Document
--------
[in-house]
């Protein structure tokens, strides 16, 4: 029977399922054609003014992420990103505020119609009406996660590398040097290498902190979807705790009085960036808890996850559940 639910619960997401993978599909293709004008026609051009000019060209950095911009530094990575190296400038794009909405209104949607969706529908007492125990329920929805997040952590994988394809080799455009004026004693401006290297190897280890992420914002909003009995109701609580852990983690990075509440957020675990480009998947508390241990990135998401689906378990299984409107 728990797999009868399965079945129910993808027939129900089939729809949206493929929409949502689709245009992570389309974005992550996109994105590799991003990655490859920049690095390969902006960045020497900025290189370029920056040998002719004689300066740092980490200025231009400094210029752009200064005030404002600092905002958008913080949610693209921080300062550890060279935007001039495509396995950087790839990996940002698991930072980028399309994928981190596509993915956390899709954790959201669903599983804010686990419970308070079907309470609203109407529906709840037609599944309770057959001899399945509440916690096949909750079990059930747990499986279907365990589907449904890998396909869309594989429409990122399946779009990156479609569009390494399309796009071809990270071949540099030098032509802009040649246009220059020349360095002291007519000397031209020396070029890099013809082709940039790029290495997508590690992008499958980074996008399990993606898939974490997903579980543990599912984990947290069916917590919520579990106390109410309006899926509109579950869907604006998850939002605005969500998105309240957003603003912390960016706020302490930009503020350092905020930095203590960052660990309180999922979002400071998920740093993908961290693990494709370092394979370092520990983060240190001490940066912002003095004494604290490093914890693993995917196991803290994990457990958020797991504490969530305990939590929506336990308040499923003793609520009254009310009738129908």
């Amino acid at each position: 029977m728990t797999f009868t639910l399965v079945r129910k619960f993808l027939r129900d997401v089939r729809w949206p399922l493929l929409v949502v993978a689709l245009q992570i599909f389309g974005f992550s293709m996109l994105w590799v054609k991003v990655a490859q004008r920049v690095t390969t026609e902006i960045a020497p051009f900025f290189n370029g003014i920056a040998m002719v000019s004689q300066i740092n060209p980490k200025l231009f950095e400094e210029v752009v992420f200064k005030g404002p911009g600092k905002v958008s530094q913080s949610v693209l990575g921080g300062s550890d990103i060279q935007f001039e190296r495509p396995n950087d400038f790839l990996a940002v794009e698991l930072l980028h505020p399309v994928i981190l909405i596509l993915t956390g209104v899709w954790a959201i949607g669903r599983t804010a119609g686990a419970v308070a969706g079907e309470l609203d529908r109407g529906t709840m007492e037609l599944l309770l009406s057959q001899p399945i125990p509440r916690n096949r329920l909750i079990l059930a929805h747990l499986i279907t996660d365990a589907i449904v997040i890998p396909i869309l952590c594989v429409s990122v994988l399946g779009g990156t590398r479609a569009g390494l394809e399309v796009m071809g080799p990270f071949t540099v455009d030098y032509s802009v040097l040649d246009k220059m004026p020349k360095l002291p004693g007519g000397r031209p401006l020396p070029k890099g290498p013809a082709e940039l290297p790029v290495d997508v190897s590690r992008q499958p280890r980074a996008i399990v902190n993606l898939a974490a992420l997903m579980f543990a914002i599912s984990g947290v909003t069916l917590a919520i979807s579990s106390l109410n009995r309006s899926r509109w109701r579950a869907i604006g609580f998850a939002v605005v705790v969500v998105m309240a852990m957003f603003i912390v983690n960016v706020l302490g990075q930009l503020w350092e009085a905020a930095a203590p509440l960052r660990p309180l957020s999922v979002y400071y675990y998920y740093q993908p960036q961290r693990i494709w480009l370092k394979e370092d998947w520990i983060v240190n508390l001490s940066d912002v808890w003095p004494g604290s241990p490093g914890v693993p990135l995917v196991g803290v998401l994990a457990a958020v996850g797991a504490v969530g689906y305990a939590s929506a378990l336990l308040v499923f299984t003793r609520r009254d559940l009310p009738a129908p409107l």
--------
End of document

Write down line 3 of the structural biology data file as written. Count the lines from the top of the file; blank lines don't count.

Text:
């Amino acid at each position: 029977m728990t797999f009868t639910l399965v079945r129910k619960f993808l027939r129900d997401v089939r729809w949206p399922l493929l929409v949502v993978a689709l245009q992570i599909f389309g974005f992550s293709m996109l994105w590799v054609k991003v990655a490859q004008r920049v690095t390969t026609e902006i960045a020497p051009f900025f290189n370029g003014i920056a040998m002719v000019s004689q300066i740092n060209p980490k200025l231009f950095e400094e210029v752009v992420f200064k005030g404002p911009g600092k905002v958008s530094q913080s949610v693209l990575g921080g300062s550890d990103i060279q935007f001039e190296r495509p396995n950087d400038f790839l990996a940002v794009e698991l930072l980028h505020p399309v994928i981190l909405i596509l993915t956390g209104v899709w954790a959201i949607g669903r599983t804010a119609g686990a419970v308070a969706g079907e309470l609203d529908r109407g529906t709840m007492e037609l599944l309770l009406s057959q001899p399945i125990p509440r916690n096949r329920l909750i079990l059930a929805h747990l499986i279907t996660d365990a589907i449904v997040i890998p396909i869309l952590c594989v429409s990122v994988l399946g779009g990156t590398r479609a569009g390494l394809e399309v796009m071809g080799p990270f071949t540099v455009d030098y032509s802009v040097l040649d246009k220059m004026p020349k360095l002291p004693g007519g000397r031209p401006l020396p070029k890099g290498p013809a082709e940039l290297p790029v290495d997508v190897s590690r992008q499958p280890r980074a996008i399990v902190n993606l898939a974490a992420l997903m579980f543990a914002i599912s984990g947290v909003t069916l917590a919520i979807s579990s106390l109410n009995r309006s899926r509109w109701r579950a869907i604006g609580f998850a939002v605005v705790v969500v998105m309240a852990m957003f603003i912390v983690n960016v706020l302490g990075q930009l503020w350092e009085a905020a930095a203590p509440l960052r660990p309180l957020s999922v979002y400071y675990y998920y740093q993908p960036q961290r693990i494709w480009l370092k394979e370092d998947w520990i983060v240190n508390l001490s940066d912002v808890w003095p004494g604290s241990p490093g914890v693993p990135l995917v196991g803290v998401l994990a457990a958020v996850g797991a504490v969530g689906y305990a939590s929506a378990l336990l308040v499923f299984t003793r609520r009254d559940l009310p009738a129908p409107l």